A woman whose sister died from an overdose has called for more to be done to help those battling addiction, as new figures show drug deaths have risen by 89% rise in the past 10 years.
Statistics from the National Records of Scotland reveal that in the NHS Grampian area last year there were 85 drug-related deaths, compared with 45 in 2007.
Nationally, the number of people dying from drugs across the country has risen from 445 to 934 since 2007, a 105% increase.
Across Scotland, Greater Glasgow and Clyde had the highest number of deaths, with 280.
The report from the National Records of Scotland states that more than one drug may be reported per death.
Alana, of Aberdeen, lost her sister Vicki, a 32-year-old mum-of-three, in January following an overdose of a cocktail of drugs that included Xanax.
She said:“It’s devastating. It’s such a high number, I can’t get over how much it’s gone up.”
The major cause of deaths in the area was through opiates, with 75 deaths where they were a factor last year, compared to 59 the previous year.
Methadone was present in 53 deaths, compared to just 28 in 2016.
Meanwhile, opiates were also the biggest cause of drug deaths nationally, with 835 deaths in 2017.
Alana said: “I’m really shocked at methadone in particular, because this is something that’s supposed to get people off a serious drug.
“It’s not just supposed to give them an addiction to something else. There must be something out there that can help these people, because it’s ridiculous.”
In a message to the friends and family of people who have died from drugs, Alana said: “Don’t blame yourself. I tried everything I could to help my sister and now I don’t feel like I did enough, even though I know that I did.
“Stand by them as much as you can. At the end of the day, they’re your family and you’re trying to help them.
“Help them as much as you can and if they’re not willing, then at least you can’t say that you haven’t tried.”
Alana also called for more funding on the social side of drug use, saying: “It’s important to try and wipe out all the dealers, but when one gets caught then 10 show up in their place. The police are trying their hardest.”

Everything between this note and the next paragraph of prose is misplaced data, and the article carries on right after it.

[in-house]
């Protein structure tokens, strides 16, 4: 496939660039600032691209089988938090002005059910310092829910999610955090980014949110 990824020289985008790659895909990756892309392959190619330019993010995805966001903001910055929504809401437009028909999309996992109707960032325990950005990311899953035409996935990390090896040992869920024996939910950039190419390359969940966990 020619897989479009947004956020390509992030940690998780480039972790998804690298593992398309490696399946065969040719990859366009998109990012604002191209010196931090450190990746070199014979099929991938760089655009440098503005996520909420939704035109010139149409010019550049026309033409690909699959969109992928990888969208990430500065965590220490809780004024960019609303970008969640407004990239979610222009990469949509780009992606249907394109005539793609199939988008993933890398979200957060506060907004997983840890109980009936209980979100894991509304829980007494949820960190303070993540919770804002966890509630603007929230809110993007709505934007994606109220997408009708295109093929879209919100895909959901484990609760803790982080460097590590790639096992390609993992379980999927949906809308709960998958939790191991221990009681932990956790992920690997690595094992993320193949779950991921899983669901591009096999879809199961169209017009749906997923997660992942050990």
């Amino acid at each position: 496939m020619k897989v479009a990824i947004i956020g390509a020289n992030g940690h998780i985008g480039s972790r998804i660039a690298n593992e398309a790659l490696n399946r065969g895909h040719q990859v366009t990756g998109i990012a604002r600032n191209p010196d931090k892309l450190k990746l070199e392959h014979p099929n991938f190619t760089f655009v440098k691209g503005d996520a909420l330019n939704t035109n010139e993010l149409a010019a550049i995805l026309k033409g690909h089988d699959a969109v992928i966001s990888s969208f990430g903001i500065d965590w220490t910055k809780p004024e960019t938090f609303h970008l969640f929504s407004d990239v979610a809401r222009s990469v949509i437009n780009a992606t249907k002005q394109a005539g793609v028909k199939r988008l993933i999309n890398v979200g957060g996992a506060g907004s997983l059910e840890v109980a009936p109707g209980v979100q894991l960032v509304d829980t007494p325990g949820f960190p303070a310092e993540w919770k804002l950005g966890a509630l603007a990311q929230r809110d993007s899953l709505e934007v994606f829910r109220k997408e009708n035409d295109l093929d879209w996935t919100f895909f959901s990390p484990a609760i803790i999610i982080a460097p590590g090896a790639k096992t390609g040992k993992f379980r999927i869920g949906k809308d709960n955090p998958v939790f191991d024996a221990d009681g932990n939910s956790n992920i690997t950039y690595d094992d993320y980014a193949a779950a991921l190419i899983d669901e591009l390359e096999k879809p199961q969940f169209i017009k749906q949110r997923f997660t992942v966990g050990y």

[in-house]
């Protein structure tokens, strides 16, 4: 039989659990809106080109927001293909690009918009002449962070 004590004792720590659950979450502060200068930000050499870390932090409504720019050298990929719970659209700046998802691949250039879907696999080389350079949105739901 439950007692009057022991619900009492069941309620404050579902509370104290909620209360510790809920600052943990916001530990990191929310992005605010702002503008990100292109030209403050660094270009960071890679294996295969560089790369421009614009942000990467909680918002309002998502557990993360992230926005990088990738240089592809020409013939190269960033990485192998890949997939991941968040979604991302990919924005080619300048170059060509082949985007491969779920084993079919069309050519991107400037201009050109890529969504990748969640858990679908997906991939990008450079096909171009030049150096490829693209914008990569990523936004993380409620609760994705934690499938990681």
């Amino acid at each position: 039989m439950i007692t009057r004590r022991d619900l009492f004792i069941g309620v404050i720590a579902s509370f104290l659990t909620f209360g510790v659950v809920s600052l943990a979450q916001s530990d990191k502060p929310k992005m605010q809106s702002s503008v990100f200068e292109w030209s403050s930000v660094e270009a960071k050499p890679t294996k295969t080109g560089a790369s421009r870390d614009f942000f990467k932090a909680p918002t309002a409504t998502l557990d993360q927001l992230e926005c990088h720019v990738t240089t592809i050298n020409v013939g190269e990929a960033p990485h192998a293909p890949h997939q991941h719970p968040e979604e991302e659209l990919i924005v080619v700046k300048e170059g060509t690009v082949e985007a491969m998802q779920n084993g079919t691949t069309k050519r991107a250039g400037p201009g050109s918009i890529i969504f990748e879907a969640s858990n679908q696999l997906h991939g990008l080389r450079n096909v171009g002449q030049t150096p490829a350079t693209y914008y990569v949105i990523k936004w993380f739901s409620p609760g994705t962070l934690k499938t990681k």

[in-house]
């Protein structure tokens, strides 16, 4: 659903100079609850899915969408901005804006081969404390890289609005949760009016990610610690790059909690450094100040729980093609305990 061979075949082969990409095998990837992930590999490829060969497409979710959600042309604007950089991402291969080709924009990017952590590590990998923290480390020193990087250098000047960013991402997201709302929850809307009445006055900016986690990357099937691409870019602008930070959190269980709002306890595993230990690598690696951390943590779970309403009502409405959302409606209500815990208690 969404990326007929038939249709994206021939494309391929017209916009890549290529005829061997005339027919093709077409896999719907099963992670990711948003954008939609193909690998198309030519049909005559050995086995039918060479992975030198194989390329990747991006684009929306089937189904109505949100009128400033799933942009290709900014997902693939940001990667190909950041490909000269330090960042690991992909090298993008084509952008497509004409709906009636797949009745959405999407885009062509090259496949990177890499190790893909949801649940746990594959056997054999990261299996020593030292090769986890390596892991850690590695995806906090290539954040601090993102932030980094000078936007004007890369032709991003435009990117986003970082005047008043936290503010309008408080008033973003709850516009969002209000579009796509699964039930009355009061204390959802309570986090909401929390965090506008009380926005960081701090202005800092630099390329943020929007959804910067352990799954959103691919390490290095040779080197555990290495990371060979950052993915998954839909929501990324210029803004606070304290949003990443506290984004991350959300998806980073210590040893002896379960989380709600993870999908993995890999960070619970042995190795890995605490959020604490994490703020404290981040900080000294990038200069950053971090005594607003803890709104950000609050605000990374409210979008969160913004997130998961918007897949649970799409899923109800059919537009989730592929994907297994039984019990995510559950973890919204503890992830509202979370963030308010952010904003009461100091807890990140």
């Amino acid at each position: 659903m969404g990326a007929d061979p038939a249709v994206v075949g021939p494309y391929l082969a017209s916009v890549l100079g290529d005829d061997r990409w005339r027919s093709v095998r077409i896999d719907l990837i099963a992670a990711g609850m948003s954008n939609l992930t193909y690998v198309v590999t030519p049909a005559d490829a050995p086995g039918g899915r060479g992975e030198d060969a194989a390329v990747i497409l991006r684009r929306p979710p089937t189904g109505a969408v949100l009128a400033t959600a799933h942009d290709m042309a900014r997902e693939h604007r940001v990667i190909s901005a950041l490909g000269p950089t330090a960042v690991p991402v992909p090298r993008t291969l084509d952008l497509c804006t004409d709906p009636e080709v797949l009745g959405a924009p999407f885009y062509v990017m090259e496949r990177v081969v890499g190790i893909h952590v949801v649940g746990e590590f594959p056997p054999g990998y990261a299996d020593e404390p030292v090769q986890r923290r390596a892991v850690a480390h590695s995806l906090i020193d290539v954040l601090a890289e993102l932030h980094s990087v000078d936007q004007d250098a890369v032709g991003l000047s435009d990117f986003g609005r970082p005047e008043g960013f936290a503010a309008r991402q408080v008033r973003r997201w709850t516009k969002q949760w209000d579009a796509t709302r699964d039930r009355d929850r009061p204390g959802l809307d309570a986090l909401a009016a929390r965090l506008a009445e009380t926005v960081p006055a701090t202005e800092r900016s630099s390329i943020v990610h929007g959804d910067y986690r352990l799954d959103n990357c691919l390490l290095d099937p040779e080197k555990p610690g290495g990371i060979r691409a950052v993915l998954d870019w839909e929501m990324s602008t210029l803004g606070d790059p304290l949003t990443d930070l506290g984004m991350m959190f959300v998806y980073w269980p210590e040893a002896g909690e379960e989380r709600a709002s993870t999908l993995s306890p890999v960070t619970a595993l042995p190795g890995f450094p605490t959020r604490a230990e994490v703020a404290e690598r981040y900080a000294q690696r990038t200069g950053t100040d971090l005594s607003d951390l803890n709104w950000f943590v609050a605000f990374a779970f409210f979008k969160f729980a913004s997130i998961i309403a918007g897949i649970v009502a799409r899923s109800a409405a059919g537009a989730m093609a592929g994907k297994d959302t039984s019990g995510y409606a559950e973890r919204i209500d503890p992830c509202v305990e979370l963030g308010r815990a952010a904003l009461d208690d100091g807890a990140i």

She added that more help was needed to tackle the issue, but said: “At the end of the day, it all comes down to funding.
“You need to make sure that there’s enough people in departments that will be able to help people.”
The second highest cause of death in the NHS Grampian area was benzodiazepines – a group of drugs Xanax is part of.
In this area, 58 people died through their use, 48 of which were involved Valium.
The Scottish Government’s Public Health Minister Joe Fitzpatrick said: “Each of these untimely deaths is a tragedy. We will continue to do all we can to prevent others from experiencing similar heartbreak.
“This is in direct response to the changing drugs landscape, the continued rise in drug related deaths and the recognition that current services do not meet the needs of all the people who need support.”
North East MSP Tom Mason, who has previously called for urgent action over Xanax, added: “Behind these devastating figures are real people, their families and their friends. We need MSPs from all parties to work together to develop a new strategy to combat this scourge.”
And Kevin Stewart MSP for Aberdeen Central added: “Over the years I have seen families suffer while loved ones battle addiction and the tragic consequences that can come from an overdose or frequent drug use.
“More needs to be done to get to the root of drug addiction which can lead to tragic and ultimately preventable deaths of people across the north-east.”
Services are available to provide support and advice to anyone who is affected by the use of alprazolam or Xanax.
Alcohol and Drugs Action – 01224 594700 – provides support throughout Aberdeen and Aberdeenshire and are open seven days a week.
Turning Point Scotland – 01779 470490 – provides support in North Aberdeenshire, and Arrows – 01343 610500 – in Moray.